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Experts call for global strategy to monitor effect of airborne plastic pollution on oceans

This perspective forms part of the growing narrative on remote area and health impacts of micro and nano plastic pollution, such as the impact of plastic pollution in the Arctic, micro and nano plastic uptake into human blood and the finding of micro and nano plastic in human lungs.

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Plastic particles have now been detected in all investigated areas of the environment including in water bodies, the soil and air.

An international team of experts has called for the creation of an observation network to monitor the effect of airborne plastic pollution on oceans.

The 33-member team of experts in atmospheric, oceanography and plastic pollution came up with a strategy to quantify the trends and future importance on the global and marine plastic cycle in the new perspective published in the Nature Reviews Earth & Environment Journal.

Plastic particles have now been detected in all investigated areas of the environment including in water bodies, the soil and air. One global study estimates that by 2040 the level of plastic pollution could reach 80 million metric tonnes per year.

The expert team, led by Dr Deonie Allen from the University of Strathclyde in Glasgow and Dr Steve Allen of Dalhousie University in Canada estimate that potentially up to 25 million metric tonnes of micro and nano plastic are transported every year and form part of the atmospheric flux between the air and marine environment.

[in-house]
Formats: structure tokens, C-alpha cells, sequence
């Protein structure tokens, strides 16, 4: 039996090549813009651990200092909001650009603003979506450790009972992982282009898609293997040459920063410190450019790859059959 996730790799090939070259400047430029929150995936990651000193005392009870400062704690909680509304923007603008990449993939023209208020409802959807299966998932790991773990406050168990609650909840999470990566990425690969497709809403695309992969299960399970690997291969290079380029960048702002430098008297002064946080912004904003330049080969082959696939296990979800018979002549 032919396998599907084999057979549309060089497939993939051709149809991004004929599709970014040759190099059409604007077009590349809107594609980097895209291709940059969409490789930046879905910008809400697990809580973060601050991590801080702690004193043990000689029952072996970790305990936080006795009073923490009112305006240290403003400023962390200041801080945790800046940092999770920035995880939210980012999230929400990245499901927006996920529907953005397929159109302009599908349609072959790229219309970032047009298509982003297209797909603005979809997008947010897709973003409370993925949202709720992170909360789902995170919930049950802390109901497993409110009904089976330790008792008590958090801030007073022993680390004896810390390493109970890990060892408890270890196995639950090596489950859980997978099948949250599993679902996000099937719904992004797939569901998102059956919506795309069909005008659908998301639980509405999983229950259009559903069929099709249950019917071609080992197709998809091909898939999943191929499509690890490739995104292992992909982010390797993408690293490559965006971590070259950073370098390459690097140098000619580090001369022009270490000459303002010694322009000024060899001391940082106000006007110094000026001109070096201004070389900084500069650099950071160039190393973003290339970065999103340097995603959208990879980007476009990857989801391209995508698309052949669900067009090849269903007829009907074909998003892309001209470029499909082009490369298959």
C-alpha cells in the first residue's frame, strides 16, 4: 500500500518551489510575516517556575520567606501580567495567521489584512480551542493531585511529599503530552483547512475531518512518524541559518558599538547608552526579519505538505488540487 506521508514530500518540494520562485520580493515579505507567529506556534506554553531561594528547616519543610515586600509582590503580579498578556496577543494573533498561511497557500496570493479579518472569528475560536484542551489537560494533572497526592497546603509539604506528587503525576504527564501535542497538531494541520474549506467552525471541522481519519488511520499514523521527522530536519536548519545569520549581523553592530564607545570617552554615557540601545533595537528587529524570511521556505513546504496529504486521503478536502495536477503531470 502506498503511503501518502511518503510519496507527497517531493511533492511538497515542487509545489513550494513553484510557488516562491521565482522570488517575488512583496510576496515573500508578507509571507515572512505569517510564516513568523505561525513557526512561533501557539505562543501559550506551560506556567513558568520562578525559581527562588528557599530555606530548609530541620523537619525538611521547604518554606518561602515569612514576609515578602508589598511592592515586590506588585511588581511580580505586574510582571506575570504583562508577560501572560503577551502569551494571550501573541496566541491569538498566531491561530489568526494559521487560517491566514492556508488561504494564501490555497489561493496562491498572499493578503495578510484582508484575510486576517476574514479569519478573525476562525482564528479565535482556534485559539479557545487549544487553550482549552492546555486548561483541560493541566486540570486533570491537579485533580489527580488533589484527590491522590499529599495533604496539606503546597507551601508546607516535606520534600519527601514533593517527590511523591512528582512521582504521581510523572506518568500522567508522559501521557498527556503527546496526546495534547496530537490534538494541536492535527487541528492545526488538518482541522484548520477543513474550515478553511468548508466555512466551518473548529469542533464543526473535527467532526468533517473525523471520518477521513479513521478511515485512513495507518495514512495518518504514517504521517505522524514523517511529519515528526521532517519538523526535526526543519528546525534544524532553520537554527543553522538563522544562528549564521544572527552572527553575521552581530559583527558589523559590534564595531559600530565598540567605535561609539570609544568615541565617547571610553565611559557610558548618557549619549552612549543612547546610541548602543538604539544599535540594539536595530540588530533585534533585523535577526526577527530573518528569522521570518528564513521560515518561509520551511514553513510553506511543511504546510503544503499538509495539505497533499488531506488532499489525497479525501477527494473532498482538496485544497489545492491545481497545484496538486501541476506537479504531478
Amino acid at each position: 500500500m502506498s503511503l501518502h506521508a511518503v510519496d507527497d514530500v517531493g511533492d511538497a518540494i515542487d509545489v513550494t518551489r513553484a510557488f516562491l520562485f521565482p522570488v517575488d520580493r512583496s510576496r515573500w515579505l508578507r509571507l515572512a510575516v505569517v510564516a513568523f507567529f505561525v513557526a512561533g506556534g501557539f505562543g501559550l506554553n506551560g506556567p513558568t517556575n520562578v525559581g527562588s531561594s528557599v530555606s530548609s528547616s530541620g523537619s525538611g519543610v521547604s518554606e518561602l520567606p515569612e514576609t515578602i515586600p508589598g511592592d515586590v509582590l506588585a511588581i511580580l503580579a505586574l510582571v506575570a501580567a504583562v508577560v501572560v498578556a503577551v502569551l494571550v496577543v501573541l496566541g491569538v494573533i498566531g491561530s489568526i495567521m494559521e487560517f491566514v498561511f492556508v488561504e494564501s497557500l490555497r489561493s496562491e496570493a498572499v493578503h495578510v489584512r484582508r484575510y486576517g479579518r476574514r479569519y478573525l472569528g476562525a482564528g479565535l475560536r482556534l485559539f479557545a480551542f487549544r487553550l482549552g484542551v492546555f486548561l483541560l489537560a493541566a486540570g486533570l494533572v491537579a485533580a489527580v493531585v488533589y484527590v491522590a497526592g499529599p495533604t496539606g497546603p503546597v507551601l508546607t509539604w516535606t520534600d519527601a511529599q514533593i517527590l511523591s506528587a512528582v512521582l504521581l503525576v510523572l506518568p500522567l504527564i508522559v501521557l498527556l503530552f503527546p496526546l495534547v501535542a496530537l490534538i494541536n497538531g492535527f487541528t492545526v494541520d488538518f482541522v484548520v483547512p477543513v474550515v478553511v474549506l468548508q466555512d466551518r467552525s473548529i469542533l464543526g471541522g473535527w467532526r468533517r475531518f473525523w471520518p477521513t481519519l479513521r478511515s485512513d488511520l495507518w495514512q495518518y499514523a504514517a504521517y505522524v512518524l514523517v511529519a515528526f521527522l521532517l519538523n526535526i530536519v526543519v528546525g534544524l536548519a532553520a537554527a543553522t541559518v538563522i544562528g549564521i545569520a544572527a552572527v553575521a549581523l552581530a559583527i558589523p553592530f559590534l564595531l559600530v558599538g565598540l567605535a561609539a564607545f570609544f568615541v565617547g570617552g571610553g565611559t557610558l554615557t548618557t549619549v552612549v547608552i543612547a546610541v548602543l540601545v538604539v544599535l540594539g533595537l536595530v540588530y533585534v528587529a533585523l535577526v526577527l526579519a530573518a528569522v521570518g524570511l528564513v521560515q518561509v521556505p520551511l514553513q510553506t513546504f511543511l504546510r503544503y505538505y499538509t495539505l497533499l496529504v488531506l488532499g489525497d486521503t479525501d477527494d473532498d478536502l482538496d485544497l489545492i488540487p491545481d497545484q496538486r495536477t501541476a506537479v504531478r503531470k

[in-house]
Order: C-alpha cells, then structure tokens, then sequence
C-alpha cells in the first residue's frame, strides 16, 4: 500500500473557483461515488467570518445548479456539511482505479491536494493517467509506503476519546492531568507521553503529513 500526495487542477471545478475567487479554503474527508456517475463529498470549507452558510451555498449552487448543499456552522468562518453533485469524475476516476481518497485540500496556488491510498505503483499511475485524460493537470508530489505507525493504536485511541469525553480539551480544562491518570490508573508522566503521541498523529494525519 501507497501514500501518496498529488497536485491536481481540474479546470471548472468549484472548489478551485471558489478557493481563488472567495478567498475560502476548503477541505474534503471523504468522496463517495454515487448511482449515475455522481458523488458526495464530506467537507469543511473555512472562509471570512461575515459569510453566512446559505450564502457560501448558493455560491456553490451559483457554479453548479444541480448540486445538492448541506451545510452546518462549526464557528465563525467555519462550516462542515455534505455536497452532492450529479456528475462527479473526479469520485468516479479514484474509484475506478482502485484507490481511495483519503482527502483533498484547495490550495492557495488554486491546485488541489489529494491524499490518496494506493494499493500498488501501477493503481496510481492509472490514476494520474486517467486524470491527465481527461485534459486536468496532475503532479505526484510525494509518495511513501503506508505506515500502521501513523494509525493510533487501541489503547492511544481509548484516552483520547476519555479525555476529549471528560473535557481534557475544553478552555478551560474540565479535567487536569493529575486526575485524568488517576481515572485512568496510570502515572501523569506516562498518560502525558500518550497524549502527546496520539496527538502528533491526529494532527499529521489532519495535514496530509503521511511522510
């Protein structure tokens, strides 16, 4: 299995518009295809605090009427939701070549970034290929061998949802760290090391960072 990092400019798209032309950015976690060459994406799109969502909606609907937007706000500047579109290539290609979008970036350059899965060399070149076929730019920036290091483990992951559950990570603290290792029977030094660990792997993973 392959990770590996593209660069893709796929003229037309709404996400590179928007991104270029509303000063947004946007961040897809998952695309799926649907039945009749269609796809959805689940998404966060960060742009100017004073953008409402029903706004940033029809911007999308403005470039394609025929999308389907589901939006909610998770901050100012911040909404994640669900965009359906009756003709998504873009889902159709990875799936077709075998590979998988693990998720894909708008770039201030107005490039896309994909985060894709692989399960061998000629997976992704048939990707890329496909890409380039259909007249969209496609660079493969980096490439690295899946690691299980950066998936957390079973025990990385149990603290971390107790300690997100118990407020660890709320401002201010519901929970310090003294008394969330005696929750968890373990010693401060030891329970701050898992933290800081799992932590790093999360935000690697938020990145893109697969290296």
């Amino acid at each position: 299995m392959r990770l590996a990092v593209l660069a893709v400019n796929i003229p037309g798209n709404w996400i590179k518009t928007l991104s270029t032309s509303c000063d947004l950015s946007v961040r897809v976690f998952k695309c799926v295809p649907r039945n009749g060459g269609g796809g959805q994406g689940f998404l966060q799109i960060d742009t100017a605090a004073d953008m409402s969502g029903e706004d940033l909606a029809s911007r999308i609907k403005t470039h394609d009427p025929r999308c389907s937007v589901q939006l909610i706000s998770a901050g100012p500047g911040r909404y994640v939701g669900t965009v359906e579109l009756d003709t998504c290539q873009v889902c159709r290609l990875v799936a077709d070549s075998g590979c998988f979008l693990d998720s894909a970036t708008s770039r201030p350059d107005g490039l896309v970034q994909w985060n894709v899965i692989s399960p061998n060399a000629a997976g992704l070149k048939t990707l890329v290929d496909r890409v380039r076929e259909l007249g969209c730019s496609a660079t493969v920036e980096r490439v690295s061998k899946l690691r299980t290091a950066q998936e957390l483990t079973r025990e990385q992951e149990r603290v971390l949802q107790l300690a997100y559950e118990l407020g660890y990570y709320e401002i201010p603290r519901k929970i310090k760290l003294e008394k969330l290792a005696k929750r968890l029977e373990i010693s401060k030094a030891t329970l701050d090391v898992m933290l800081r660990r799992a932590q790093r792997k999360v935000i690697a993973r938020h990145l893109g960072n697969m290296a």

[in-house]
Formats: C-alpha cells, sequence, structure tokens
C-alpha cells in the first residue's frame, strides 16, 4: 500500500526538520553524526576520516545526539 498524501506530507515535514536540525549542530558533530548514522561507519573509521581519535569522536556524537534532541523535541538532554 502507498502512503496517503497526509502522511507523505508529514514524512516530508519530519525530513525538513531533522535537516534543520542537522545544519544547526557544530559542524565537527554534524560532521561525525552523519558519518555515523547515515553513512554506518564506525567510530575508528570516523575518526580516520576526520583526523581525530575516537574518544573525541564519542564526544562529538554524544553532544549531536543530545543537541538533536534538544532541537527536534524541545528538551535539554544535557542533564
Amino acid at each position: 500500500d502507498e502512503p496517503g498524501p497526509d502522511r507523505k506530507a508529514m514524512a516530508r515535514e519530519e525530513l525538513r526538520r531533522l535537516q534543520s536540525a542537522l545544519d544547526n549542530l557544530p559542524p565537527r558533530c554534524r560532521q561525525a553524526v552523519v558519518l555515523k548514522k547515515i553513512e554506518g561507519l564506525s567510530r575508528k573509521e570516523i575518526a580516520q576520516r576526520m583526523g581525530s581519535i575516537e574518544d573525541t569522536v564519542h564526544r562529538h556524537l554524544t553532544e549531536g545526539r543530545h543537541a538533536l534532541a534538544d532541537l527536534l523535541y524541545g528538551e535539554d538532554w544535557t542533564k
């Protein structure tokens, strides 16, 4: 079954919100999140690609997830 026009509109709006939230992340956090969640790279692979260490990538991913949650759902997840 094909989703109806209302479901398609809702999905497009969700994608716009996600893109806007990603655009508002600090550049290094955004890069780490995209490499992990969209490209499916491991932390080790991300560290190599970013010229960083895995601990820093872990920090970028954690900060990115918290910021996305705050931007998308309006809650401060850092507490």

Microplastics are plastic fragments generally considered to be smaller than five millimetres in length while nanoplastics are smaller than one millionth of a meter.

“The atmospheric compartment of the global plastic cycle is important and helps close the loop on the plastic cycle. To quantify the importance, impact and future trends in marine and global micro and nano plastic is important as we start monitoring what is happening in our atmosphere,” said Allen.

Global research into plastic pollution has highlighted that the wind can carry the particles to some of the most remote corners of the earth even faster than by ocean currents or rivers.

The new paper presents a global strategy to create a cohesive, comparable dataset that will enable the atmospheric micro and nano plastic activity to be monitored.

The proposed strategy will enable not only quantification of the ocean-atmosphere micro and nano plastic flux and therefore the influence on ecosystem and human health, but also illustrate more effective prevention and management of plastic pollution.

The team says that the paper highlights the need to initiate a global micro and nano plastic observation network, operation procedures and globally comparable long-term observation datasets.

“We need to start the long-term monitoring of atmospheric micro and nano plastic now so that we get a proper understanding of how much plastic is up there and any effect of policy or waste management is immediately obvious,” Steve Allen said.

This perspective forms part of the growing narrative on remote area and health impacts of micro and nano plastic pollution, such as the impact of plastic pollution in the Arctic, micro and nano plastic uptake into human blood and the finding of micro and nano plastic in human lungs.

The expert international team also included academics from the University of Otago in New Zealand, Cornell University in the USA and the University of East Anglia and the University of Birmingham in the UK.

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